Earthquakes Of A Different Kind

Today, Allison and I saw one of the strangest things we’ve seen in China during our entire trip.

Here’s the scene. Allison and I at a SPR Coffee Shop (a Chinese-based Starbuck’s knock-off), where, after a delicious lunch of Mongolian food, we’re plotting our schedule for the next week or two, culminating in a possible trip to Xinjiang. And at about 2:30, we hear this loud noise outside, like a car horn, soon joined by other car horns and by what I can only assume was an air-raid siren. The woman working at the coffee shop walks over to a control panel near us (more of a light-switch-looking thing), and flips off the music. Everyone in the shop, except for Allison and I, drops what they were doing, and stands at attention, and gazes intently outside. Outside, people have likewise stopped in their tracks, and seem to be staring out onto the street, or perhaps at the Chinese flag flown at half mast across the street. Traffic has stopped. Entirely. This is on a busy street, I might add, a major street passing the East Gate of Renmin (People’s) University. But no cars, no bikes, and no pedestrians are moving, save for one guy who looked like he might’ve been a reporter snapping photos, and a single bike guy moving toward the end.

What on Earth?, I mouthed to Allison. We both stopped what we were doing too. It sort of dawned on both of us at the same time that 2:30pm was probably about the time that the earthquake hit Sichuan province exactly one week previous. This, we realized, was some sort of national moment of silence, lasting a total of three minutes. I had just read of three days of mourning declared by the PRC government, but I had no idea that this was going to be called. I imagine it must’ve been in local media, but I hadn’t heard or read any in the last 24 hours or so. I had only read in the western media something about the three days mourning, but hadn’t really read any more deeply than that before then.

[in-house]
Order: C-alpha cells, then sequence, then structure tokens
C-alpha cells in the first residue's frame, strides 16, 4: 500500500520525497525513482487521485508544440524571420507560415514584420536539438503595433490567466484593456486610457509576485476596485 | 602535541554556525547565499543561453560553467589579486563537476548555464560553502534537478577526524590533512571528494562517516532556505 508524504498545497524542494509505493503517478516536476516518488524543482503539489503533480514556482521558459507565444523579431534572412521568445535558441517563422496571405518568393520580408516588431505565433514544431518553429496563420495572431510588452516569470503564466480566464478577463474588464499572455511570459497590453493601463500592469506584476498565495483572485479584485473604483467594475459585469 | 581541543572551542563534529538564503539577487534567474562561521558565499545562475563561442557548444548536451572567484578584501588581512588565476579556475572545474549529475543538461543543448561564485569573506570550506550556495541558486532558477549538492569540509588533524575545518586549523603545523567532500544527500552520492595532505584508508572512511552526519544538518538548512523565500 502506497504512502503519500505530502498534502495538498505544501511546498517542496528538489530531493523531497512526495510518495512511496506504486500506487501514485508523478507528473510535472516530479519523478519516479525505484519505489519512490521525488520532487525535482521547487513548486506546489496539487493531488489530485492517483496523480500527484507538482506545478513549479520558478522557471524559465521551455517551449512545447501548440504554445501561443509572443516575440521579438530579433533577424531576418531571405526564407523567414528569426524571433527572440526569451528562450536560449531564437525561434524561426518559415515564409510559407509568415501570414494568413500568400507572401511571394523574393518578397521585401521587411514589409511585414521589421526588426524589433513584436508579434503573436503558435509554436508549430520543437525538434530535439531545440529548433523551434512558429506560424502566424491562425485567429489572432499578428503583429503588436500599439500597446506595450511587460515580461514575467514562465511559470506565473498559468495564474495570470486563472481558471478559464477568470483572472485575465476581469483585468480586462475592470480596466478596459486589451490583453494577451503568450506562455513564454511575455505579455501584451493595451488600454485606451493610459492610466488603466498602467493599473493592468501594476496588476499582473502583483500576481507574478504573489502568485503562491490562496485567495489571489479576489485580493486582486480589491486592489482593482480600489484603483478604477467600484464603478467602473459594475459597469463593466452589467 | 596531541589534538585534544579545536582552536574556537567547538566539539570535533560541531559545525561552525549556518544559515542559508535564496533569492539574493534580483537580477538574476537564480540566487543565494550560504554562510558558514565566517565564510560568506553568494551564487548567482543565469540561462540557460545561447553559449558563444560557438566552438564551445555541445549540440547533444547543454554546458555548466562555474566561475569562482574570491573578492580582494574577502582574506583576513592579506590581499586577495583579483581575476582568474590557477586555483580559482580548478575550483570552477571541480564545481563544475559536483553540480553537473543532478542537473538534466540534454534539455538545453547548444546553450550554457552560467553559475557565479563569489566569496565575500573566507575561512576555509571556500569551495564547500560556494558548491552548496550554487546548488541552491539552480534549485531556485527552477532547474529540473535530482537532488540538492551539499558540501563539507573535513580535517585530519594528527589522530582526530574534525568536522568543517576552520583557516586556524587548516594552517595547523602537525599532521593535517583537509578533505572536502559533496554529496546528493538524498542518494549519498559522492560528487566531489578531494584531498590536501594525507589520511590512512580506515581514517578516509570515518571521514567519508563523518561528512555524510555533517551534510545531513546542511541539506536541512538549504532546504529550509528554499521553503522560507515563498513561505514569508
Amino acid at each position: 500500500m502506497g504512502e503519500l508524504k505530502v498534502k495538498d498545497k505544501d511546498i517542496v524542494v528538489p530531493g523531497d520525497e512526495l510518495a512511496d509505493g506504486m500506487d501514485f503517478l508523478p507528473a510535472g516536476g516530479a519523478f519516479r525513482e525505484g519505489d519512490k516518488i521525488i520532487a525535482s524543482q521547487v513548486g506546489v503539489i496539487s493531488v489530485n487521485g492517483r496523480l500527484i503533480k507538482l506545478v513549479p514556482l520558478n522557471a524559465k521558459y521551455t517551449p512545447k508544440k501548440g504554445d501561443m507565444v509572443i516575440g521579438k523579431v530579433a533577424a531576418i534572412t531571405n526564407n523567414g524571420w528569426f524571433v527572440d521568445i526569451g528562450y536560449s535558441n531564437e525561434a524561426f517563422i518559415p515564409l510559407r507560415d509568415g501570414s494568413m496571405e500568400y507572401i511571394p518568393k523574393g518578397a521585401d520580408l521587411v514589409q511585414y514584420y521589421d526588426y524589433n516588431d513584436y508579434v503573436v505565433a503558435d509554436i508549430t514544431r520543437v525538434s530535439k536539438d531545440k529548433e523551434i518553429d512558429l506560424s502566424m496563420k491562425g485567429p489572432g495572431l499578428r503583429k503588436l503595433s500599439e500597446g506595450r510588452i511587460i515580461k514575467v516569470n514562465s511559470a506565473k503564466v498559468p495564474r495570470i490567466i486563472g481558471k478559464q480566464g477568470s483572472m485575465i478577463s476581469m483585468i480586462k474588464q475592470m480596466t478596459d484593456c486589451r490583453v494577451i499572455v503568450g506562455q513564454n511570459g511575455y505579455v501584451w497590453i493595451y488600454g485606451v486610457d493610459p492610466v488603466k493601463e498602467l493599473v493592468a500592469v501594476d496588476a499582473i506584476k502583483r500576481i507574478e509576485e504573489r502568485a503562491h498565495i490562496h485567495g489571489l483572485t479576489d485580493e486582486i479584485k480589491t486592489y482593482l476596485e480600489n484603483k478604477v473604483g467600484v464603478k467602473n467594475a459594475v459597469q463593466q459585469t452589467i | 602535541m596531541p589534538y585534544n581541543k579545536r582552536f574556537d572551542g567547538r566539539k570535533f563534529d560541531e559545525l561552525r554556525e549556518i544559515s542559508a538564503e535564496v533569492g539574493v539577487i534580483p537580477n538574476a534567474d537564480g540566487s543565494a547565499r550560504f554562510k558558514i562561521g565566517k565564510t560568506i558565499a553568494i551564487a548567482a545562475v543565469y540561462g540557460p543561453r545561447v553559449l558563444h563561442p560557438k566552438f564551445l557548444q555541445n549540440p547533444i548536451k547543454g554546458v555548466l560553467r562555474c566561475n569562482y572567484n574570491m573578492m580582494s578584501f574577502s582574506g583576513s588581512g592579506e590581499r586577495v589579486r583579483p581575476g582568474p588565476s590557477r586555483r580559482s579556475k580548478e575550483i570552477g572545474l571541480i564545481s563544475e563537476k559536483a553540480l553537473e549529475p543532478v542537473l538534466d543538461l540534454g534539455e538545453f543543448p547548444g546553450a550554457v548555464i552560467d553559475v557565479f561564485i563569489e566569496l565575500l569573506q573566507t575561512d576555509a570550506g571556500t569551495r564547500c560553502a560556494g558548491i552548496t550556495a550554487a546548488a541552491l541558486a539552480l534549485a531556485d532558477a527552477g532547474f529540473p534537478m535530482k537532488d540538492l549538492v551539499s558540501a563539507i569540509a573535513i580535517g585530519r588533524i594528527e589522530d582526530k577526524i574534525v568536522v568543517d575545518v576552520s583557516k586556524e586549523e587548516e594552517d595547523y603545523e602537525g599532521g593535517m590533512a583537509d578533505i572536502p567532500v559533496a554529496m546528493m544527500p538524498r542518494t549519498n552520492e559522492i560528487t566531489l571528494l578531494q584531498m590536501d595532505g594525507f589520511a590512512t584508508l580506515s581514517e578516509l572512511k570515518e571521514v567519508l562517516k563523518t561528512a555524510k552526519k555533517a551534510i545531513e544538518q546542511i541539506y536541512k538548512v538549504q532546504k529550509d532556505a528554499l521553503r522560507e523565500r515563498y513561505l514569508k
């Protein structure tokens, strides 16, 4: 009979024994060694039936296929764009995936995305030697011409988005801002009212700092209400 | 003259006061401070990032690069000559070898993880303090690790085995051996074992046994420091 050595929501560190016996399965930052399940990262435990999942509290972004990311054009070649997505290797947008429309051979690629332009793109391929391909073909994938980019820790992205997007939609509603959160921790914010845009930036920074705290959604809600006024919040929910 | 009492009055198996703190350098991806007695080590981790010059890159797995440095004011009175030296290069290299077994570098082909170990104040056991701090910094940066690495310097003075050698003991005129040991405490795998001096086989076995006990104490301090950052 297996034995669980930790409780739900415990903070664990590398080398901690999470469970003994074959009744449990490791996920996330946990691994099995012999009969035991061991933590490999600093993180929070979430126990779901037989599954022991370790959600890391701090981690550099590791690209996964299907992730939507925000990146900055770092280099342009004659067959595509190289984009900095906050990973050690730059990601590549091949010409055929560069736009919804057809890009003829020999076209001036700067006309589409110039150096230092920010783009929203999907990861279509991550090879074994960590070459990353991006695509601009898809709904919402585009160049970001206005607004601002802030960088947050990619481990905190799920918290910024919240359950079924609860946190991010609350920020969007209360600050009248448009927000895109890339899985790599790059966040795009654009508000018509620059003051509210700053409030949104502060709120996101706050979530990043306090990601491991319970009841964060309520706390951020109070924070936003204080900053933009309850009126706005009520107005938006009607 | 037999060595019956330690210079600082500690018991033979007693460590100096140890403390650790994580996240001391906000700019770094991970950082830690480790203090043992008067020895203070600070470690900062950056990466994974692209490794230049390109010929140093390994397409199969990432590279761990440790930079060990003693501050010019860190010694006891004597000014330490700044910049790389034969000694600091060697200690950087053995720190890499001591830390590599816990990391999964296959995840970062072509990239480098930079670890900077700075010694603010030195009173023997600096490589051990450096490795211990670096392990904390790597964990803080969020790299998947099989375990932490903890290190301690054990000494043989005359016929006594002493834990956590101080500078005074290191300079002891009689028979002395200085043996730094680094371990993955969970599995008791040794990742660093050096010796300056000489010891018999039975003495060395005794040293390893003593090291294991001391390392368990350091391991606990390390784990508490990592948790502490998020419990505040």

I later read of 1.3 billion Chinese doing this across the nation, as a means of paying tribute to the dead. The English-language radio station DJ made a comment that made me uneasy about this whole thing, and perhaps unwittingly crystallized what may have been bothering me about it. “Just think,” she said, “1.3 billion Chinese, all thinking the exact same thing! Very inspiring.”

Not exactly the term I’d use. “Creepy” comes to mind. Still, I appreciate that this is cool in one way. This is the first time, I read, that a national day of mourning has been called for the death of people who weren’t politicians of some kind. The last time three days of mourning were declared was for the death of Deng Xiaopeng. I don’t believe anyone else was ever given that kind of send-off, apart from Mao, who, if anything, was probably given an even bigger national mourning. In some ways, perhaps the optimistic libertarian in me can read this as yet another step away from the official religion declared by Mao: state worship. I would’ve naturally preferred people just did their own thing to show their condolences to the people of Sichuan. After 9/11, there were impromptu gatherings, displays of the American flag, and the like, and these struck me as more genuine.

If people got something from this form of remembrance, far be it for me to take that from them. But it just looked, and felt, creepy. It reminded me of that scene in Fight Club where you see several groups across the city and the country chanting to themselves, in tandem: “His name was Robert Paulson.” I admit that I thought of the earthquake victims with a sense of sorrow at that moment. The loud noises created by the air raid sirens and car horns were supposed to symbolize a collective expression of wailing. But I mainly experienced a sense of creeped-out unease, and I don’t think that was the intention.


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